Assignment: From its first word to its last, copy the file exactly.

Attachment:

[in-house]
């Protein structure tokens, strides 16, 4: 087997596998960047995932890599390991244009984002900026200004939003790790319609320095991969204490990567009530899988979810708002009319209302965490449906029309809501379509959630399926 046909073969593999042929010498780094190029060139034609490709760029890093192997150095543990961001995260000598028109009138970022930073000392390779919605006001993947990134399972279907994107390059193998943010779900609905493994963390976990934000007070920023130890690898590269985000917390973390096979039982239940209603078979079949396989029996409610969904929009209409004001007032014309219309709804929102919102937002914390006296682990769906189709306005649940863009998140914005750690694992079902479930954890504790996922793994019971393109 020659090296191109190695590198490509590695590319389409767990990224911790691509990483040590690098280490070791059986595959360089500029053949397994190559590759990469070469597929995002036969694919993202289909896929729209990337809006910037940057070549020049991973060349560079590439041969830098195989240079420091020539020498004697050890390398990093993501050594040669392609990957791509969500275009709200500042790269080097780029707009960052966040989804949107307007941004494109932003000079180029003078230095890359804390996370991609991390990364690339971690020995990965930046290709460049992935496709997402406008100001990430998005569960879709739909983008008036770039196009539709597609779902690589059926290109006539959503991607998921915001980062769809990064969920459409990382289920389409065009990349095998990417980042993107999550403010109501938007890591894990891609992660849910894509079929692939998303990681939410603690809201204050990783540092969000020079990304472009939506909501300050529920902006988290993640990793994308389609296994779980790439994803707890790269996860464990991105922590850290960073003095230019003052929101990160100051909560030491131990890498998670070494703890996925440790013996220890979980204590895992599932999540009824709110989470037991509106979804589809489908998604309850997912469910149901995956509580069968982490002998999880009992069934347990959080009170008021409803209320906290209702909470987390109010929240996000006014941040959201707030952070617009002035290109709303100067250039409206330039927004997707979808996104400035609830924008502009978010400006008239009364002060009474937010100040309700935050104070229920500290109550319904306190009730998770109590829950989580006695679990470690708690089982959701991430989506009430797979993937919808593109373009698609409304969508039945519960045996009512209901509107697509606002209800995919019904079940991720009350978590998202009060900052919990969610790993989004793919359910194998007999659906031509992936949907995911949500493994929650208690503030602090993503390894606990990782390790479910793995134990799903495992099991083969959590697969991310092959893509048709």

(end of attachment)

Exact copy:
[in-house]
């Protein structure tokens, strides 16, 4: 087997596998960047995932890599390991244009984002900026200004939003790790319609320095991969204490990567009530899988979810708002009319209302965490449906029309809501379509959630399926 046909073969593999042929010498780094190029060139034609490709760029890093192997150095543990961001995260000598028109009138970022930073000392390779919605006001993947990134399972279907994107390059193998943010779900609905493994963390976990934000007070920023130890690898590269985000917390973390096979039982239940209603078979079949396989029996409610969904929009209409004001007032014309219309709804929102919102937002914390006296682990769906189709306005649940863009998140914005750690694992079902479930954890504790996922793994019971393109 020659090296191109190695590198490509590695590319389409767990990224911790691509990483040590690098280490070791059986595959360089500029053949397994190559590759990469070469597929995002036969694919993202289909896929729209990337809006910037940057070549020049991973060349560079590439041969830098195989240079420091020539020498004697050890390398990093993501050594040669392609990957791509969500275009709200500042790269080097780029707009960052966040989804949107307007941004494109932003000079180029003078230095890359804390996370991609991390990364690339971690020995990965930046290709460049992935496709997402406008100001990430998005569960879709739909983008008036770039196009539709597609779902690589059926290109006539959503991607998921915001980062769809990064969920459409990382289920389409065009990349095998990417980042993107999550403010109501938007890591894990891609992660849910894509079929692939998303990681939410603690809201204050990783540092969000020079990304472009939506909501300050529920902006988290993640990793994308389609296994779980790439994803707890790269996860464990991105922590850290960073003095230019003052929101990160100051909560030491131990890498998670070494703890996925440790013996220890979980204590895992599932999540009824709110989470037991509106979804589809489908998604309850997912469910149901995956509580069968982490002998999880009992069934347990959080009170008021409803209320906290209702909470987390109010929240996000006014941040959201707030952070617009002035290109709303100067250039409206330039927004997707979808996104400035609830924008502009978010400006008239009364002060009474937010100040309700935050104070229920500290109550319904306190009730998770109590829950989580006695679990470690708690089982959701991430989506009430797979993937919808593109373009698609409304969508039945519960045996009512209901509107697509606002209800995919019904079940991720009350978590998202009060900052919990969610790993989004793919359910194998007999659906031509992936949907995911949500493994929650208690503030602090993503390894606990990782390790479910793995134990799903495992099991083969959590697969991310092959893509048709």